An underlying premise here is that people experience a sense of guilt when they do something wrong. This is present even in children and it extends into adulthood. Guilt presumes inner knowledge of right and wrong and it's seen to some degree in all cultures. Thus, because guilt is present in everyone, we have another reason to deduct that the spirit must be presumed alive.

   Of course, beginning at the physical birth, everyone is on a declining spiritual course. This is displayed by the fact that repeated sinfulness leads to an ever-diminishing sense of guilt. However, the presence of any degree of remorse establishes the truth and reality that the human spirit is alive and, therefore, reachable. It is appropriate and rational to say that, from birth onward, the sensitivity of the unsaved spirit is dulled by sin and its consequences and moves downward as life goes on.

   I'm not saying that the work of the Holy Spirit is merely one of rejuvenating the "old man" in us. But the Comforter does use the same, severed, eternal spirit to plant the "seed" of God in a new believer in Christ. The Bible calls this seed the new man. A brand new thing has happened — spiritual birth given by God occurs at this point. From then on, the eternal spirit of man has the built-in ability to appreciate and to do Godly things. Of course, it is due to access to the Holy Spirit that this can be done. And until God plants this seed into a person, he/she can be considered "spiritually dead", not in the sense that no spirit existed prior to the implanted, new life, but in the sense that the seed of God's new-man was not there beforehand. In terms of eternal destiny, it doesn’t matter whether the initial birth came by human preaching or by God's personal sovereign action. It’s a gift of God in both cases.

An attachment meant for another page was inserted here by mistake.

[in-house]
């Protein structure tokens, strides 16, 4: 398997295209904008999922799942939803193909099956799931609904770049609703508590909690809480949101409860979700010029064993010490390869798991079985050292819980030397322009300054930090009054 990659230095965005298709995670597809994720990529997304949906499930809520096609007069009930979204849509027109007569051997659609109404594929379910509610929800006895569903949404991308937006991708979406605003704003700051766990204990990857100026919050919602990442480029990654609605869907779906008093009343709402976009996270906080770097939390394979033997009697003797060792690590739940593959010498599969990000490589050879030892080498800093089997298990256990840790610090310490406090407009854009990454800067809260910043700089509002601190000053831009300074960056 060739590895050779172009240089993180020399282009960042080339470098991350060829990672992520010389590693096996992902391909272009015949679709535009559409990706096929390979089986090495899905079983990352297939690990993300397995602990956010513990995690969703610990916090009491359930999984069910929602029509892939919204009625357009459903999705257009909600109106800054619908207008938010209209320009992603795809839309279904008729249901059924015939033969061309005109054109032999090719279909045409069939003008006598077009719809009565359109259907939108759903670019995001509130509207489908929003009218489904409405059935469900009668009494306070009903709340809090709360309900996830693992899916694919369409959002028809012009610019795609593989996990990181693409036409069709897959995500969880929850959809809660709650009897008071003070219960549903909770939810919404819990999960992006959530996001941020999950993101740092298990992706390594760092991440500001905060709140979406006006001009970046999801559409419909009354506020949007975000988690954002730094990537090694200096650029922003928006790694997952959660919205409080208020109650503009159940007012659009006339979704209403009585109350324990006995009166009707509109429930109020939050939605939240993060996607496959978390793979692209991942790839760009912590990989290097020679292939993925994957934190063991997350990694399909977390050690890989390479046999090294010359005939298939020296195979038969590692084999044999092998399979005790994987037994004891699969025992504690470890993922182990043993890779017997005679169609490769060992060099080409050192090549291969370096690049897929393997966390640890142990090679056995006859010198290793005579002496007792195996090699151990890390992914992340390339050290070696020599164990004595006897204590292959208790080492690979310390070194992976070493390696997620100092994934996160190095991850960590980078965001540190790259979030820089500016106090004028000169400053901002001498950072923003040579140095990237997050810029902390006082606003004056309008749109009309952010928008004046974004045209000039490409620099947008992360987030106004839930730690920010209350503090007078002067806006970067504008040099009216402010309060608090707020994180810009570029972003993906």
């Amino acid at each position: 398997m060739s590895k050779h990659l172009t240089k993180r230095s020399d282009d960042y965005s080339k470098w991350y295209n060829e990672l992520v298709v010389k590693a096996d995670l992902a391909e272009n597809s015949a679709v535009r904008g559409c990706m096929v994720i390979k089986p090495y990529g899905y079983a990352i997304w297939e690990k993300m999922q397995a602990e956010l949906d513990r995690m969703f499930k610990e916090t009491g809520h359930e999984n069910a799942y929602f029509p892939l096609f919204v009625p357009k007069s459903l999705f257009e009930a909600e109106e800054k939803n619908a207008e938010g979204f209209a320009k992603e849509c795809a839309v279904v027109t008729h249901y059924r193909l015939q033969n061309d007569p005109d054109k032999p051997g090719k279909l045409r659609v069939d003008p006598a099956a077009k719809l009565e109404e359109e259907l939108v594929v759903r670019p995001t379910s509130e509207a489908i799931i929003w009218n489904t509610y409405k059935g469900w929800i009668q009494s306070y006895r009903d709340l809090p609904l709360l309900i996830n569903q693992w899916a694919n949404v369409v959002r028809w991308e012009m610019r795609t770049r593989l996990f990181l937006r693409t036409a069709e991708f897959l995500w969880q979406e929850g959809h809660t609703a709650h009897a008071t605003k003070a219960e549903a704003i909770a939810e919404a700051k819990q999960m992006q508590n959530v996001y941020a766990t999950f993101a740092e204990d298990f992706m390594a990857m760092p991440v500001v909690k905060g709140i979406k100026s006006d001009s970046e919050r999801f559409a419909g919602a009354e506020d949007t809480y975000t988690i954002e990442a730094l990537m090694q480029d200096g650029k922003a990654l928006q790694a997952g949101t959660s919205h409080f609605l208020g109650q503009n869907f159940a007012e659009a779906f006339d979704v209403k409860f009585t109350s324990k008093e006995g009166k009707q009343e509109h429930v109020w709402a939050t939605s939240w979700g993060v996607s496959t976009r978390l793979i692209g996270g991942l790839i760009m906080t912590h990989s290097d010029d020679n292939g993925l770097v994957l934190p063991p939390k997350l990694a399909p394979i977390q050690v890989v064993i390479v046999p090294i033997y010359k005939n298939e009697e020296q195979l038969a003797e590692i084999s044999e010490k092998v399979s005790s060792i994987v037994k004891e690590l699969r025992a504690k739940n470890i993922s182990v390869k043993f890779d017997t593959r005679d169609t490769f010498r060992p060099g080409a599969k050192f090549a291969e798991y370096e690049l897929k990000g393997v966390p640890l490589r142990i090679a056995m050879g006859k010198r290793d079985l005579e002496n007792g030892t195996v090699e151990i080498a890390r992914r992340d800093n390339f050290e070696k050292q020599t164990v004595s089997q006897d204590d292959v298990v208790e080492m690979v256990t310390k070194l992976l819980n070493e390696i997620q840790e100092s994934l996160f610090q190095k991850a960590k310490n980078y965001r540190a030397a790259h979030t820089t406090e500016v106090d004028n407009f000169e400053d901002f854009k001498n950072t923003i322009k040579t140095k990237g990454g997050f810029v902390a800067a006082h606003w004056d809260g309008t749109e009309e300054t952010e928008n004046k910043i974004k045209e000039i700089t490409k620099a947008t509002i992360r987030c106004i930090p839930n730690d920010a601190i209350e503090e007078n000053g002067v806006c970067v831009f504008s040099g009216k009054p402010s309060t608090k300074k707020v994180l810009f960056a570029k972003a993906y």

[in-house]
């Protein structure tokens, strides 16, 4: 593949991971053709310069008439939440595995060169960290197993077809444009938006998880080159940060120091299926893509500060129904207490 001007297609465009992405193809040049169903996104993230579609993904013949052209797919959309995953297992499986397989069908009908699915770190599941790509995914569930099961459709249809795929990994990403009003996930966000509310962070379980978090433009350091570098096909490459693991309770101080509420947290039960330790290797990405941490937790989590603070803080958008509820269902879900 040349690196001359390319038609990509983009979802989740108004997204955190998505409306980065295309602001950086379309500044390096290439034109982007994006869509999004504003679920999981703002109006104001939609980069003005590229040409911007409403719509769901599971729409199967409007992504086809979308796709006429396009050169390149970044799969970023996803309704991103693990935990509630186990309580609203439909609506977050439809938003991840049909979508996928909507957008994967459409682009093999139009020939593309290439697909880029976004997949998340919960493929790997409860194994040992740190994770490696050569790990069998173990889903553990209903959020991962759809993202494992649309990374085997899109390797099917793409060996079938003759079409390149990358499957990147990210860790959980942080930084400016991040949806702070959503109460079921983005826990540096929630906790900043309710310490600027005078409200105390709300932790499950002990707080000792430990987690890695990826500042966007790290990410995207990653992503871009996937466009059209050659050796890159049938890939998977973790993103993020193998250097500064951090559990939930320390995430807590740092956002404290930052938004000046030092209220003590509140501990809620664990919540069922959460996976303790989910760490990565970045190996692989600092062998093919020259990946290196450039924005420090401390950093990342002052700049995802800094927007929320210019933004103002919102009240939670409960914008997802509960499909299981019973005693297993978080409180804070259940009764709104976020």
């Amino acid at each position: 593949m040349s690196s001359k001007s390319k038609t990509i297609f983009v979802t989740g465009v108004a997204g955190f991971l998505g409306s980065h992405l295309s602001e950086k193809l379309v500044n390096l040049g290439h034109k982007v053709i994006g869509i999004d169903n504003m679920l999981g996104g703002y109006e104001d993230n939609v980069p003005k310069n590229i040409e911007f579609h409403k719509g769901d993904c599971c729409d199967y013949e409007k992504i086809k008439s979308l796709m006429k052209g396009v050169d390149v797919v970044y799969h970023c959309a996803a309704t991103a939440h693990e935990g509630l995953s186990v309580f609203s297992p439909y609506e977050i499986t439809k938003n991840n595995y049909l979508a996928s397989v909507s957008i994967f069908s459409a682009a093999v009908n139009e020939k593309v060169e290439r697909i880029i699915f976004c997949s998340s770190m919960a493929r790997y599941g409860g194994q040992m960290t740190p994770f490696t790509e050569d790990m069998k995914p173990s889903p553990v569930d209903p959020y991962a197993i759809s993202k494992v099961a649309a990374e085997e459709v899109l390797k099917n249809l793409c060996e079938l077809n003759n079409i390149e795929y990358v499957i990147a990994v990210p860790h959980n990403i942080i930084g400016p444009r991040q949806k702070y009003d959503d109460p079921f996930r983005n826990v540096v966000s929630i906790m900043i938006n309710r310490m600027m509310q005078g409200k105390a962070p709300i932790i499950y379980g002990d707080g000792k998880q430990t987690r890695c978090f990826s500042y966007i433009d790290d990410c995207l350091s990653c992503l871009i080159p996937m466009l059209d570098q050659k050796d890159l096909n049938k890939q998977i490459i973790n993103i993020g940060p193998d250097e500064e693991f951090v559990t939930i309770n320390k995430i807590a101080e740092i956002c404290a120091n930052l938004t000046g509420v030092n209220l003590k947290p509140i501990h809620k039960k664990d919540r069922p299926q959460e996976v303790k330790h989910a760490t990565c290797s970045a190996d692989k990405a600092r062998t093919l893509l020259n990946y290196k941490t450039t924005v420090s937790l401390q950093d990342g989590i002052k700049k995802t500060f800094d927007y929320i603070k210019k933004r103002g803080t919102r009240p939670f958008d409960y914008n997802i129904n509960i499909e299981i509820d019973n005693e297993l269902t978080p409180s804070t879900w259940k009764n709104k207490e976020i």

To clarify further, don't be confused because I said a "spiritual birth" occurs at the time belief is exercised in Jesus. Some might conclude this means that prior to that point one has no spirit. No, what I am saying is that a new believer has a new man in his spirit. This new man is an undefiled, born-of-God, perfect being. From then onward, one has the inward capacity of becoming a God-like man, capable of renewing his own soul.

   The new man in one’s personal spirit hears from God. Someday a new kind of body will be given to match this new person. But, in this world, the new man in one’s spirit is destined to become the teacher to our same body and soul we've always had. The old man (the former teacher) was crucified at the new birth, but, to be fruitful, must be reckoned as dead.

   It is evident that we are eternal beings from the day we were first born, not from the first day we are born again. Remember, the eternal spirit is going somewhere when one dies regardless of whether he/she is saved. Therefore, to repeat, we must be careful how we use the term spiritually dead. Once God gives us life, existence of our spirit being remains forever.


   Angels are spirit beings. Some serve God. Some serve Satan; the latter are called demons. Not even demons, already judged and sentenced to hell, can be considered "spiritually dead" in the non-existent sense. (Are you beginning to see why the term "spiritually dead" can be misleading? We may be discovering why the actual term doesn't appear in the Bible.)


Demons do not have bodies like ours but they can enter and influence humans. And, having entered, in some cases they can then affect the five physical senses much like the human spirit does. And if left unabated, they can reach a level of almost total control of that individual. A demon can sometimes so completely smother a human spirit that the person may take on the attributes of the foreign spirit itself! The best way to describe this situation is to say one is demonized (not possessed). Demonic possession implies ownership and such a phenomenon is foreign to Scripture. Demonization is a more appropriate term when people have yielded themselves to satanic and/or demonic control. [Of course, God's sovereign influence never ceases, regardless of the severity of outside, evil influences. But we must realize that one who practices sin opens the door to supernatural, evil, spiritual activity.]